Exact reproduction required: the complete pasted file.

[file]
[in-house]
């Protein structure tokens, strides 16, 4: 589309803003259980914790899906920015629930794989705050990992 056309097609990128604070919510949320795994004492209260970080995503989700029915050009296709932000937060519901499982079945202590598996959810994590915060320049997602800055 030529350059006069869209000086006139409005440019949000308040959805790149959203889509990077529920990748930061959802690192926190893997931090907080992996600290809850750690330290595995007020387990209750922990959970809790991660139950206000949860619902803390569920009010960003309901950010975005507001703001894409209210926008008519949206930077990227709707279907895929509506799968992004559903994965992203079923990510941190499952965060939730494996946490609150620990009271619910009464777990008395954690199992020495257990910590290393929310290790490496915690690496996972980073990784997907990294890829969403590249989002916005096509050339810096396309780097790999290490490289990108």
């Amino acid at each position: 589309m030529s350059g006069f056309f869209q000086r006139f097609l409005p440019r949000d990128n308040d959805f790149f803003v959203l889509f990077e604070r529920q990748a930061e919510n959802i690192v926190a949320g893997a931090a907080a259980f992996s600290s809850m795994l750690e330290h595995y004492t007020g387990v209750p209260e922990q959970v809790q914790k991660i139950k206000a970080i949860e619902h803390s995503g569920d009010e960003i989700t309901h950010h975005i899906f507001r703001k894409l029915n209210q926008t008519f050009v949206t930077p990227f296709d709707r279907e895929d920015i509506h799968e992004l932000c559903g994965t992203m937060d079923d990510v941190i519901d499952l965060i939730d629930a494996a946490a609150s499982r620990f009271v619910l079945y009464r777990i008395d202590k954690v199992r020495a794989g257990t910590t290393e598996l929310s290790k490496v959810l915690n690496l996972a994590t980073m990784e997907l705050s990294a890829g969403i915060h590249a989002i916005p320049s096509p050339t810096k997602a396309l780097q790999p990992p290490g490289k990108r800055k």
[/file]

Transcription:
[in-house]
């Protein structure tokens, strides 16, 4: 589309803003259980914790899906920015629930794989705050990992 056309097609990128604070919510949320795994004492209260970080995503989700029915050009296709932000937060519901499982079945202590598996959810994590915060320049997602800055 030529350059006069869209000086006139409005440019949000308040959805790149959203889509990077529920990748930061959802690192926190893997931090907080992996600290809850750690330290595995007020387990209750922990959970809790991660139950206000949860619902803390569920009010960003309901950010975005507001703001894409209210926008008519949206930077990227709707279907895929509506799968992004559903994965992203079923990510941190499952965060939730494996946490609150620990009271619910009464777990008395954690199992020495257990910590290393929310290790490496915690690496996972980073990784997907990294890829969403590249989002916005096509050339810096396309780097790999290490490289990108």
């Amino acid at each position: 589309m030529s350059g006069f056309f869209q000086r006139f097609l409005p440019r949000d990128n308040d959805f790149f803003v959203l889509f990077e604070r529920q990748a930061e919510n959802i690192v926190a949320g893997a931090a907080a259980f992996s600290s809850m795994l750690e330290h595995y004492t007020g387990v209750p209260e922990q959970v809790q914790k991660i139950k206000a970080i949860e619902h803390s995503g569920d009010e960003i989700t309901h950010h975005i899906f507001r703001k894409l029915n209210q926008t008519f050009v949206t930077p990227f296709d709707r279907e895929d920015i509506h799968e992004l932000c559903g994965t992203m937060d079923d990510v941190i519901d499952l965060i939730d629930a494996a946490a609150s499982r620990f009271v619910l079945y009464r777990i008395d202590k954690v199992r020495a794989g257990t910590t290393e598996l929310s290790k490496v959810l915690n690496l996972a994590t980073m990784e997907l705050s990294a890829g969403i915060h590249a989002i916005p320049s096509p050339t810096k997602a396309l780097q790999p990992p290490g490289k990108r800055k």